Written by Ariana Gunderson. All Photographs by Alexander Rogala.
The doorbell rings, announcing the first guest’s arrival. One by one, the five guests climb the steps, take off their coats, and meet a small group of strangers. One person lays out a casserole dish, one 6 cans of soda on the side table. A few pots are warmed on the stove. Once all the dishes are ready, we grab our plates, take a bit of everything, and sit down to start our Nostalgia Dinner.
Nostalgia Dinners, participatory research events studying food memory, began as part of my Introduction to Gastronomy: Theory and Methodology course, taught by Dr. Megan Elias. The Nostalgia Dinner Series has now grown into a collaborative research project, in which every guest shares their lived experience as data and becomes a co-investigator.
A Nostalgia Dinner takes place on one night in one apartment living room, but the food and conversation traverse time and place, spanning continents and decades. At these dinners, each guest brings a dish that evokes ‘nostalgia’ for them, sharing tastes and taste memories with the group. As we eat, we hear the stories behind the food and learn why each guest chose their dish for the dinner. We draw connections between the dishes and memories brought to this event, wrestle with concepts and definitions of nostalgia, and peel back the emotional layers of food memory.
Because every Nostalgia Dinner has a different menu and guest list, the discussion is never the same twice. At one February 2018 nostalgia dinner, lamb curry led to a discussion on coming to terms with the exploitation of gendered foodwork in one’s own family history, and ‘Mom’s Soup’ sparked talk on the renegotiation of family dinner when one moves back home in one’s twenties. Rice Krispies revealed the taste of a specific place (Boston Logan Airport, upon returning from a long journey) and Guaraná soda the taste of specific time in the past (early childhood spent in Brazil). A now-vegan guest’s mushroom version of her father’s beef stroganoff brought into stark relief the inaccessibility of the past. Her taste memories connect her to those dinners of middle school weekdays, but her age, changing diet, and life in a new city make clear how impossible it is to truly recreate a meal of the past. The next Nostalgia Dinner will cover different intellectual territory, shaped by its unique configuration of dishes and participants.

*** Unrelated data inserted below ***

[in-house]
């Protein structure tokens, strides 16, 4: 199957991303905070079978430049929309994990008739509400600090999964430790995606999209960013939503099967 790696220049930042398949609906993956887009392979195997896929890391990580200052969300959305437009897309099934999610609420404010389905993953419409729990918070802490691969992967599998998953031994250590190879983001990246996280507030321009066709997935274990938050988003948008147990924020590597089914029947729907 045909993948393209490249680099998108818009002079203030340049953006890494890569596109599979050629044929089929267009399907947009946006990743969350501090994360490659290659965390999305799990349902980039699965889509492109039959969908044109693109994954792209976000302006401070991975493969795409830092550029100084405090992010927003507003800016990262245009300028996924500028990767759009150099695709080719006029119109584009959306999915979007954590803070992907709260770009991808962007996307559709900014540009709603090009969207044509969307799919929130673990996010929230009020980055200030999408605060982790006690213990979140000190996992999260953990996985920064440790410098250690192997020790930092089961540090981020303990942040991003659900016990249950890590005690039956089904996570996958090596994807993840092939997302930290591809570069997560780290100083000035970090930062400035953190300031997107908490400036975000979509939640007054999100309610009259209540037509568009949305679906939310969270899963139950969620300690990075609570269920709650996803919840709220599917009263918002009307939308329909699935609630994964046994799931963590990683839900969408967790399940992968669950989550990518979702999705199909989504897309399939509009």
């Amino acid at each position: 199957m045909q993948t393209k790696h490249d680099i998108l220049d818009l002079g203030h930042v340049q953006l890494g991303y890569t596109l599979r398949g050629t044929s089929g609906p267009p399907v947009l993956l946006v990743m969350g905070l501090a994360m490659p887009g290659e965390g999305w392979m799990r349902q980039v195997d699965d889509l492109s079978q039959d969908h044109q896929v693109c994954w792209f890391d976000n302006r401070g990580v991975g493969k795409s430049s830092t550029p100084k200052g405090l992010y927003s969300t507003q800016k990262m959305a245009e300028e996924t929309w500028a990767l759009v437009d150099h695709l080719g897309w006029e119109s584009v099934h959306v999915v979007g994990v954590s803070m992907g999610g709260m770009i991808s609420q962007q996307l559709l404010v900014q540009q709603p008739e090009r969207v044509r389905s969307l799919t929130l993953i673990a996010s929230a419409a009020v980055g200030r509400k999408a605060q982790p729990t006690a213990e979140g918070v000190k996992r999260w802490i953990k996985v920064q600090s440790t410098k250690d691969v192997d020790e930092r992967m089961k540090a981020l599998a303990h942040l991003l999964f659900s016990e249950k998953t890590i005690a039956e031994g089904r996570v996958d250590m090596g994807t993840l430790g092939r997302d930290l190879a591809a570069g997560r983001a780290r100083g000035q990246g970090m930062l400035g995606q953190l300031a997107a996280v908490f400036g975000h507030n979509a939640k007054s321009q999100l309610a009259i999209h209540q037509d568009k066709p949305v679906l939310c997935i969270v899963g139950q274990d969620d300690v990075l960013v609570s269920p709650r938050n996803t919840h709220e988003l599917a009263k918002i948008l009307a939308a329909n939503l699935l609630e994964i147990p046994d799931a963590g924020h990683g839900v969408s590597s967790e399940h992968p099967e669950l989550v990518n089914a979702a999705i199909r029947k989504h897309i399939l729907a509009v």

In studying food and memory, I try to choose methodologies that honor the knowledge and lived experience carried within each person. I believe this topic, tangibly relevant to everyone who has ever eaten (or not eaten) and remembered it, can be best explored collectively. In my Nostalgia Dinner Series, I learn from my guests about their experience with and memories of food, just as I hope this experience will encourage them to think about food and memory in new ways.
If you are interested in attending a Nostalgia Dinner this spring, please email Ariana at firstname.lastname@example.org.